>outright inventions which are a better way of putting what the speaker
        >said and which you are pretty sure he would approve of.)

        Well said! The devil is in the "adjustments", and this summary of the need
        for "adjustments" is good. As Marcus Borg would say, each generation has to
        re-tell the gospel again [because of the need for such adjustments].

        > Schacht is right about the protectiveness of an artist relative to the
        >zeal of the messianic.
        >
        >KB}
        >

        Thank you. This has been a very interesting thread.

        Bob
        Robert Schacht
        Northern Arizona University
        Robert.Schacht@...

        "This success of my endeavors was due, I believe, to a rule of 'method':
        that we should always try to clarify and to strengthen our opponent's
        position as much as possible before criticizing him, if we wish our
        criticism to be worth while." [Sir Karl Popper, The Logic of Scientific
        Discovery (1968), p. 260 n.*5]
      • Kumo997029@aol.com
        In a message dated 99-01-17 14:08:56 EST, antonio.jerez@swipnet.se writes:
        Message 3 of 3 , Jan 18, 1999
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          In a message dated 99-01-17 14:08:56 EST, antonio.jerez@... writes:

          << Subj: Re: "auditory piracy"
          Date: 99-01-17 14:08:56 EST
          From: antonio.jerez@... (Antonio Jerez)
          To: Synoptic-L@...
          CC: Maluflen@...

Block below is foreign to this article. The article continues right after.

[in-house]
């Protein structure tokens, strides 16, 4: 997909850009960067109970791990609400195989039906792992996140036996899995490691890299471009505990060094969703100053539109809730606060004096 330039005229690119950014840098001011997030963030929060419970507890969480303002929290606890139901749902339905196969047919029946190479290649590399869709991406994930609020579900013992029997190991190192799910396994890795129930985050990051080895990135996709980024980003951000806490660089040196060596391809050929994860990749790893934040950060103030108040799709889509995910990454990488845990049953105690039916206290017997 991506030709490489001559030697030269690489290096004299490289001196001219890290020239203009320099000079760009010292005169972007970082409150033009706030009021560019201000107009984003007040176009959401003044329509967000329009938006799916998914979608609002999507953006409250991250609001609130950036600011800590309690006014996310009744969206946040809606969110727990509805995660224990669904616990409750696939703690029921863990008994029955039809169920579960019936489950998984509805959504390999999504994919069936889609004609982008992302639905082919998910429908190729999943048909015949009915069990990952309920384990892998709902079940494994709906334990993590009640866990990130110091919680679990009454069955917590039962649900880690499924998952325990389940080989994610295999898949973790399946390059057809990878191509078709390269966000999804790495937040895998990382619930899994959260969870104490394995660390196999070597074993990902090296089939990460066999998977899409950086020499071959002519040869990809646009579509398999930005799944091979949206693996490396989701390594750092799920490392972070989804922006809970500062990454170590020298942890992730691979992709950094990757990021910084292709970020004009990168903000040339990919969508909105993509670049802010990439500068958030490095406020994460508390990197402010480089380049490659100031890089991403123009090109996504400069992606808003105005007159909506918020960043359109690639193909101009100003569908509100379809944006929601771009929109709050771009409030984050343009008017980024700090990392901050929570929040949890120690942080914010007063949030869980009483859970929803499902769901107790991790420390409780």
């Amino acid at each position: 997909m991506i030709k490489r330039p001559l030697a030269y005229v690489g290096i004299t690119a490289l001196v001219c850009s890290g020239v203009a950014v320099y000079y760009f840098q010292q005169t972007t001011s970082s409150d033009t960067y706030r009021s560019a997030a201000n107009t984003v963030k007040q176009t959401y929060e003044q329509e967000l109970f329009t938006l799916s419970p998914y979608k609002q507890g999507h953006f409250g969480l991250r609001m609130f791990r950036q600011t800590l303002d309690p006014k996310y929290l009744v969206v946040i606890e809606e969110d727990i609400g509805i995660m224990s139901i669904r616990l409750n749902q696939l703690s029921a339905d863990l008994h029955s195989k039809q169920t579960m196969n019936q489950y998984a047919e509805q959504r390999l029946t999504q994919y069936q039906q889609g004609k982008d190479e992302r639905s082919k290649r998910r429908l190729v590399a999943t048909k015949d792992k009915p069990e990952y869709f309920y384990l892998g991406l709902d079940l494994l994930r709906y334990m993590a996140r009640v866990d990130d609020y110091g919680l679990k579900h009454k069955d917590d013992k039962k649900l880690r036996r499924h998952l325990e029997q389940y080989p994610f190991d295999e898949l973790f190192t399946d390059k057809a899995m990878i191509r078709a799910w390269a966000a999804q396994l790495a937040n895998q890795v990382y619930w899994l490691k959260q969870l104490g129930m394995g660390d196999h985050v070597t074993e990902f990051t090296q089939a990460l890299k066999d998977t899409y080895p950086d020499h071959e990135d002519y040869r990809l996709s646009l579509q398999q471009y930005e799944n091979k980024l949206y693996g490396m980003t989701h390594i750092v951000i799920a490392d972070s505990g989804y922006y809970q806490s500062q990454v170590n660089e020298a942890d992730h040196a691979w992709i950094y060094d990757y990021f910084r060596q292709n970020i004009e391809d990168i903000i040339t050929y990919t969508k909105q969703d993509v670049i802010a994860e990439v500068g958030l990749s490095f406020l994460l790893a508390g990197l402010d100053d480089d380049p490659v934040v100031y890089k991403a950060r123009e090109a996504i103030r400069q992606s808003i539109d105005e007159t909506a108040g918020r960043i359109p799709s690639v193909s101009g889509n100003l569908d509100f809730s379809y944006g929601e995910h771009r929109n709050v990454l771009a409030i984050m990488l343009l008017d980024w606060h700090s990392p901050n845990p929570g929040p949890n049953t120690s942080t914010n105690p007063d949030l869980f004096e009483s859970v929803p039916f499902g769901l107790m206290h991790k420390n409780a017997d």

Leonard Maluf wrote:

          >Dear list,
          >
          > I don't know who started it, but I do hope we have seen the last for a
          >while of discourse on auditory piracy. I think it is an extremely
          unpromising
          >avenue to pursue, especially as an explanation for the gospels of Matthew
          and
          >Luke, understood as deriving from a presumed "heard" Mark. The authors of
          both
          >these Gospels are manifestly persons who had intimate, hands-on familiarity
          >with numerous books, and it is unlikely in the extreme that, even in the
          (also
          >unlikely) event that the Gospel of Mark already existed when they wrote,
          they
          >were reduced to the exigency of picking up what they could of it from random
          >auditory events. The theory simply doesn't merit the further exercise of our
          >collective mental resources, in my never-too-humble view. Requiescat in
          pace.
          >Amen.
          >
          >By the way, happy New Year, everyone!
          >
          >Leonard Maluf


          AMEN to each and everyone of those words of wisdom!

          Best wishes

          Antonio Jerez
          >>

          Drs. Maluf and Jerez,

          The story goes that the young Planck went to Zurich to hear a presentation on
          Relativity, which he didn't understand. Local Nazis were demonstrating
          outside with signs about Jew cosmology. Planck says he thought My God,
          Einstein's right! This is the best their best physicists can do!

          If you don't buy Markan priority I suggest you fight this model to the death.

          RIP and Shanah tovah,

          Tim Reynolds